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COMMON CORE CLASSROOM READY GUIDE

HC 978-0-316-12595-6 PB 978-0-316-12597-0

STARRY RIVER OF THE SKY


Common Core ConnectionsFifth Grade Focus
Little Brown/ Genre: Fiction
Starry River of the Sky by Grace Lin
Many books can meet most if not all CC Standards. However, we have
found that some books speak strongly to a few Standards. These one-page
applications connect a focused text and the Common Core Standards as
written for fifth gradersleaning on this texts literary strengths.

RL.5.2
Ask readers to determine central ideas or themes of a text, to analyze the development of these
central ideas and summarize key supporting details and events. This text is rich in events and
colorful details. Readers could be invited to record information as they are reading, either on a
graphic organizer or in a readers notebook. Grace Lin creates a fantasy-inspired book that weaves
multiple characters and actions. Readers can collect their thinking across a few chapters, then
stop and thinkwhat do I need to hold onto as I continue? Students could jot notes and questions
as they are reading. (Post-its might be helpful here.) Ultimately, readers can form ideas about
themes of the text; constructs of family, forgiveness, and responsibility may surface as central
ideas.
RL.5.1
This reading standard requests that readers quote from text to express what the text tells
explicitly about events and then to make inferences as they read. In some ways, this book is like
a mystery. Much foreshadowing exists from the very start with hints for the reader. Readers are
encouraged to utilize reading strategies like asking questions, drawing inferences, and confirming
their ideas. Early in the text Mr. Shan states that he lost the bookthis is an example of an early
clue that leads to asking why and making inferences about the character (and the intricate inner
happenings in this text), and Madame Chang adds to the mystery as soon as she is introduced.
Readers can then formulate the ideas as RL5.5 invites them to explain how the chapters come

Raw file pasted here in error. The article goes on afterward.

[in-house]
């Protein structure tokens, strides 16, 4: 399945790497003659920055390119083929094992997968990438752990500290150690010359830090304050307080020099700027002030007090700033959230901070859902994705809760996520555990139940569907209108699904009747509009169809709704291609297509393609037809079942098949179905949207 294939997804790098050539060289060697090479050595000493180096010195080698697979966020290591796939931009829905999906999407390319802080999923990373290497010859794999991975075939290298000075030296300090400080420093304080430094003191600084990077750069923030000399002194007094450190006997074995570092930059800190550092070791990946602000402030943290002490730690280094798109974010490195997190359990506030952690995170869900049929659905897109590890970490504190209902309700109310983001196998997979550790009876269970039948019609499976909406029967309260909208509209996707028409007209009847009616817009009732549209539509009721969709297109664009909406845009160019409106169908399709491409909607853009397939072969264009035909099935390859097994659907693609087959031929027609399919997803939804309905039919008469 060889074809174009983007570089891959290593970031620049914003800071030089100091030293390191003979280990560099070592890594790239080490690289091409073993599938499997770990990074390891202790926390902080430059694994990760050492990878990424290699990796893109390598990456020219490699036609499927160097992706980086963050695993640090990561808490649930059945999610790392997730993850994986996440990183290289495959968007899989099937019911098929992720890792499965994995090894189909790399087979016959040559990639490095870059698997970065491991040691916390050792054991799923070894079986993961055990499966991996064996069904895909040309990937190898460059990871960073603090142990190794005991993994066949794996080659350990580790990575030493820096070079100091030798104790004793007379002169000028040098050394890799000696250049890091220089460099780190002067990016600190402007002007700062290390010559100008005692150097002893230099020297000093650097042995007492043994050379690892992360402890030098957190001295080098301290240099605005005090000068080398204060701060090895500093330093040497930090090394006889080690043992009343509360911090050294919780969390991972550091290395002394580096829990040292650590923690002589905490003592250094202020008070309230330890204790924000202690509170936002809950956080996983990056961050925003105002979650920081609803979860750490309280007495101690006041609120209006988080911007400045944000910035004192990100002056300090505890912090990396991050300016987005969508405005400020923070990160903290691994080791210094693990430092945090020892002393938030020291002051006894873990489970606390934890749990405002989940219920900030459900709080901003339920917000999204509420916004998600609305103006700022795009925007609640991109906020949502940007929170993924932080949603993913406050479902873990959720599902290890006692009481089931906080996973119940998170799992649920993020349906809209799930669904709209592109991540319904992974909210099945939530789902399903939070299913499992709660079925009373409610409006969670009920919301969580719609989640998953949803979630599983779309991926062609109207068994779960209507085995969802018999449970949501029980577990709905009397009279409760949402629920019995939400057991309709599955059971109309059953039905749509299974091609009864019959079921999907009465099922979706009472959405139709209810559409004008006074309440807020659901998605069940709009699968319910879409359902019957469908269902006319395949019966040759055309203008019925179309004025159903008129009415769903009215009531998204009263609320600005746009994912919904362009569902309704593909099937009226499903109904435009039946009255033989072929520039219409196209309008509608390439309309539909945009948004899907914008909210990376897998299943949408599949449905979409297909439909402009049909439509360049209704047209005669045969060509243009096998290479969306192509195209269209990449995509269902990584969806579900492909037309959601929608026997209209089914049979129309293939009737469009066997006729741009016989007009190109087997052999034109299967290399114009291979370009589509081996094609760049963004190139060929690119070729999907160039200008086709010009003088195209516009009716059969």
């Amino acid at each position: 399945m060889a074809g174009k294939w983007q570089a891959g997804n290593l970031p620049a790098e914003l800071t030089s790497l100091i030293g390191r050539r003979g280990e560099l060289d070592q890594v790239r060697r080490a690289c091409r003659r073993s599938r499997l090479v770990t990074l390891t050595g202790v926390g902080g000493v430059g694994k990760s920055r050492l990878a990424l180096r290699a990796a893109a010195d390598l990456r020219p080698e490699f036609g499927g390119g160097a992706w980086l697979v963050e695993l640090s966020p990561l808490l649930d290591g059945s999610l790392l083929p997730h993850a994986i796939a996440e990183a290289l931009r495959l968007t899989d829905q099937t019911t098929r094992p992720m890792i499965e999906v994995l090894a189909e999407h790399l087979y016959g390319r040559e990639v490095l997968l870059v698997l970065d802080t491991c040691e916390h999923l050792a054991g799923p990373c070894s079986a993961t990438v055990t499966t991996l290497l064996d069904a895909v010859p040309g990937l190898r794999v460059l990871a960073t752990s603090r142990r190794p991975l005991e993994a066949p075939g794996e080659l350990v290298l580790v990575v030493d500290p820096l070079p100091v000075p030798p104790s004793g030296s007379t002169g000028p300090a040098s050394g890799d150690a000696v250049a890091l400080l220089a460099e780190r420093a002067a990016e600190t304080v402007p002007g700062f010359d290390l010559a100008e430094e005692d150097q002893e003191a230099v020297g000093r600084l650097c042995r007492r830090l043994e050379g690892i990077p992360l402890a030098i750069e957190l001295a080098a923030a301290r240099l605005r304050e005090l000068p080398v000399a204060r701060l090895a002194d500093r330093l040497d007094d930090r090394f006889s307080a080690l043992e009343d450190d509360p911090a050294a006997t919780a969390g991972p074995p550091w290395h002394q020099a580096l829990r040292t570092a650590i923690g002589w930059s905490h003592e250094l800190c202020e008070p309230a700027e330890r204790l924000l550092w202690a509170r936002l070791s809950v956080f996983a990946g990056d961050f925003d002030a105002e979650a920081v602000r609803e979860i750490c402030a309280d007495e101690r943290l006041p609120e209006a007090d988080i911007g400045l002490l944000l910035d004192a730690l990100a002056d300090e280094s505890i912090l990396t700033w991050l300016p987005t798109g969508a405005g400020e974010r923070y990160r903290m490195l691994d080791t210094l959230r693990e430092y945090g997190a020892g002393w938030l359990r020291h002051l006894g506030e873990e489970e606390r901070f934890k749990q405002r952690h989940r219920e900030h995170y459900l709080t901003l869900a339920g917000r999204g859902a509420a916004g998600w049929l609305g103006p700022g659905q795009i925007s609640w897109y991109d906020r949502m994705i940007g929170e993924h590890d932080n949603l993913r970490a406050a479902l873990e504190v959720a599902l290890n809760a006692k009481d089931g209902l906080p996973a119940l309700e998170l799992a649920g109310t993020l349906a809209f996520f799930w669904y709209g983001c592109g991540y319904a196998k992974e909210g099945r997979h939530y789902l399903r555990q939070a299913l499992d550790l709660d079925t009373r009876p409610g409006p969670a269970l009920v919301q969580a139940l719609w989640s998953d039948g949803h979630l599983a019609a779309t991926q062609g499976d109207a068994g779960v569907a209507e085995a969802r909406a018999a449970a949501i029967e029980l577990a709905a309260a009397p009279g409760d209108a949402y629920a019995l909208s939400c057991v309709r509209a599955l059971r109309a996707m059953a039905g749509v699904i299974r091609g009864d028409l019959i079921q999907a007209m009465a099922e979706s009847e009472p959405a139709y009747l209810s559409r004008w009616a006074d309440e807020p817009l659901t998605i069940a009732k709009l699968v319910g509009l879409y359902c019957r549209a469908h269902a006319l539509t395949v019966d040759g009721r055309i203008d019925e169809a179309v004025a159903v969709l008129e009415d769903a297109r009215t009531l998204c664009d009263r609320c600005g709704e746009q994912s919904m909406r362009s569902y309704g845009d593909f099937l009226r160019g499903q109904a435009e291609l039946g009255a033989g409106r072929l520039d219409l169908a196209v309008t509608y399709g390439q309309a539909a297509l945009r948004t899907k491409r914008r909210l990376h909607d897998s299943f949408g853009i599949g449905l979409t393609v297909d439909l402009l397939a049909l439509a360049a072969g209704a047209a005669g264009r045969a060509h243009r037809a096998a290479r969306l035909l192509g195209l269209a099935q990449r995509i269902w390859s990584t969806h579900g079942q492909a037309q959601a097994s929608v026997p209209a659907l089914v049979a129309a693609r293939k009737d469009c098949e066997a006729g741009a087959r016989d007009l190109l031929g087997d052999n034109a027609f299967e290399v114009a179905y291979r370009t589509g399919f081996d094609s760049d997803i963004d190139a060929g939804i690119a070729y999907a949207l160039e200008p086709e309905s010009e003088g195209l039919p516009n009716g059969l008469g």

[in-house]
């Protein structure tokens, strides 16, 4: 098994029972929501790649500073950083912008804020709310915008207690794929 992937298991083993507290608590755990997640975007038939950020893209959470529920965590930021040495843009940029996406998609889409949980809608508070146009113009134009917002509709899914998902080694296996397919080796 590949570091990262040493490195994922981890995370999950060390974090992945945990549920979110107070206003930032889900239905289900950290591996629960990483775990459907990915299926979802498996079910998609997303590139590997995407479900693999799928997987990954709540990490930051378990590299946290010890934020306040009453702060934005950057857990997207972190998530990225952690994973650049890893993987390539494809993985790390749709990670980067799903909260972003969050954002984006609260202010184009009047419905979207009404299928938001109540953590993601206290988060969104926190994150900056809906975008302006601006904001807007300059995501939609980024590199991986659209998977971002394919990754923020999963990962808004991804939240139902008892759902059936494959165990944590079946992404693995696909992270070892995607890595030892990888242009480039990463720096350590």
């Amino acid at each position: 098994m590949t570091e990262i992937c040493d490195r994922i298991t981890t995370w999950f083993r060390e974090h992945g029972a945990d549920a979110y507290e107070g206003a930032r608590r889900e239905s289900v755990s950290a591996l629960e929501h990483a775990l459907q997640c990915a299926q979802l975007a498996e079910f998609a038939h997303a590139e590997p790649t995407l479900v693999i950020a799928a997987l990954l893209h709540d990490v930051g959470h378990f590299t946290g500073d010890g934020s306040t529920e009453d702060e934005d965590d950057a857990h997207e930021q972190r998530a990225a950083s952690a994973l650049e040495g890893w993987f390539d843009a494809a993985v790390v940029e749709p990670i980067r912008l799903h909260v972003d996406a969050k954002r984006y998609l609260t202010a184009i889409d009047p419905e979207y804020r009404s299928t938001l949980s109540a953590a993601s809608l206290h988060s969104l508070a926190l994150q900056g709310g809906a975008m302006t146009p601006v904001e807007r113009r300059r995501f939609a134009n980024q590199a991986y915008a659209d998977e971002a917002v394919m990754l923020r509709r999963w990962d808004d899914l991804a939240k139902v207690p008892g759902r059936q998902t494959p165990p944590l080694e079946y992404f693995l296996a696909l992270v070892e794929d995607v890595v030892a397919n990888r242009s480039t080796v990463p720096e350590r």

together to form the fuller story!
RL.5.3
Compare and contrast characters, settings, or events. This text has strong possibilities for
characters and events. Parallel stories exist within the text to compare and contrast. Even better,
encourage your students to choose a character that begins to grow on them; they can pick two or
more events that impact the character and unpack how the events are similar and how they are
different.

COMMON CORE CLASSROOM READY GUIDE

RL.5.6
This standard speaks to the point of view of the narrators voice and how that voice influences
and affects the telling of the story. This book connects folklore from China with the story of a
young run-away, Rendi. The narrators voice is consistent throughout the textencourage readers
to seek evidence of the narrators voice. How does the point of view impact how events are
described? Where does this point of view work for you? (This first person narrator pulls readers
into Rendis story, focusing on his thoughts, feelings, and actions.) How does the authors choice
of narrator voices work for your readers?
This work-around point of view emphasizes STORYTELLING, which is celebrated throughout
this text. For example, Madame Chang announces, If I can make you smileno, if I can make
you laugh with this next story, then for every story I tell, you must tell one of your own stories.
(p. 63) At first Rendi asks, Why does she want me to tell a story anyway? In the end (spoiler
alert), Madame Chang replies, Because I wanted to know you and when people tell stories, they
share things about themselves. (p. 264). Messages like these can really open readers eyes that
everyone to telland it can motivate them to perhaps write their own.
Storytelling connects to writing standard W.5.3: Invite readers to create their own imagined
experiences; students can build on Lins mentor texts, not only the novel as a whole, but one
or more of the stories embedded within the book. Standard W.5.3 outlines five stages to
students writing their own narratives: orient the reader (setting), narrative techniques (dialogue,
description, & pacing), transitional phrases, concrete words and phrases, and conclusion. Or
consider writing your own informational texts; the earlier work of Standards RL.5.1, RL.5.2, and
RL.5.3 builds toward, Standard W.5.9 which calls for writing a piece based on text evidence from
literary texts, supporting readers analysis of the story components (characters, events,).
SL 5.2
Summarize a written text aloud. Have students choose chapters to retell for either small group
work or for the whole class. Another possibility is to encourage a reader or two to prepare a
verbal summary of one of the storieseither focusing on a character or an event as a Book
Talk to encourage other readers to take interest in this rich text. You can also incorporate video
technology to record students summarizing, providing important opportunities to reach across
the digital divide.
Note: These later ideas refer to the standards across reading, writing, listening, and speaking, four
components to grow strong language usage.

This guide prepared by Mollie Welsh Kruger, Ed.D., Bank Street College of Education.